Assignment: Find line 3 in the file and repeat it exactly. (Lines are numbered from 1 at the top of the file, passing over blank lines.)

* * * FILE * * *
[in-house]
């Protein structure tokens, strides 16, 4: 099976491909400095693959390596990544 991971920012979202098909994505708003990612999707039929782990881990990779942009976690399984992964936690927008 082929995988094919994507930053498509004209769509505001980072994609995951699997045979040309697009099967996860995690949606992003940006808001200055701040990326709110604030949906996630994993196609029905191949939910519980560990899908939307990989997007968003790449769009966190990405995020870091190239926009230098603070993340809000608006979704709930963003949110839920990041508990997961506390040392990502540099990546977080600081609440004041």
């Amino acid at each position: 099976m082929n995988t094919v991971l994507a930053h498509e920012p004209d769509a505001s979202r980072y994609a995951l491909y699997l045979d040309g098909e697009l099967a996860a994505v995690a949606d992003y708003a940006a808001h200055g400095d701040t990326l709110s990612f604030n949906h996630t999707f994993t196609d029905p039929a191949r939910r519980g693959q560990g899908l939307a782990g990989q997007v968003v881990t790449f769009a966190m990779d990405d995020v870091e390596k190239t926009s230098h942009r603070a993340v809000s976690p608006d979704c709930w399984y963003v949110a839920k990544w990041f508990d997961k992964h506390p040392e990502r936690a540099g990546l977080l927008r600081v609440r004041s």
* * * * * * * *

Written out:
């Amino acid at each position: 099976m082929n995988t094919v991971l994507a930053h498509e920012p004209d769509a505001s979202r980072y994609a995951l491909y699997l045979d040309g098909e697009l099967a996860a994505v995690a949606d992003y708003a940006a808001h200055g400095d701040t990326l709110s990612f604030n949906h996630t999707f994993t196609d029905p039929a191949r939910r519980g693959q560990g899908l939307a782990g990989q997007v968003v881990t790449f769009a966190m990779d990405d995020v870091e390596k190239t926009s230098h942009r603070a993340v809000s976690p608006d979704c709930w399984y963003v949110a839920k990544w990041f508990d997961k992964h506390p040392e990502r936690a540099g990546l977080l927008r600081v609440r004041s």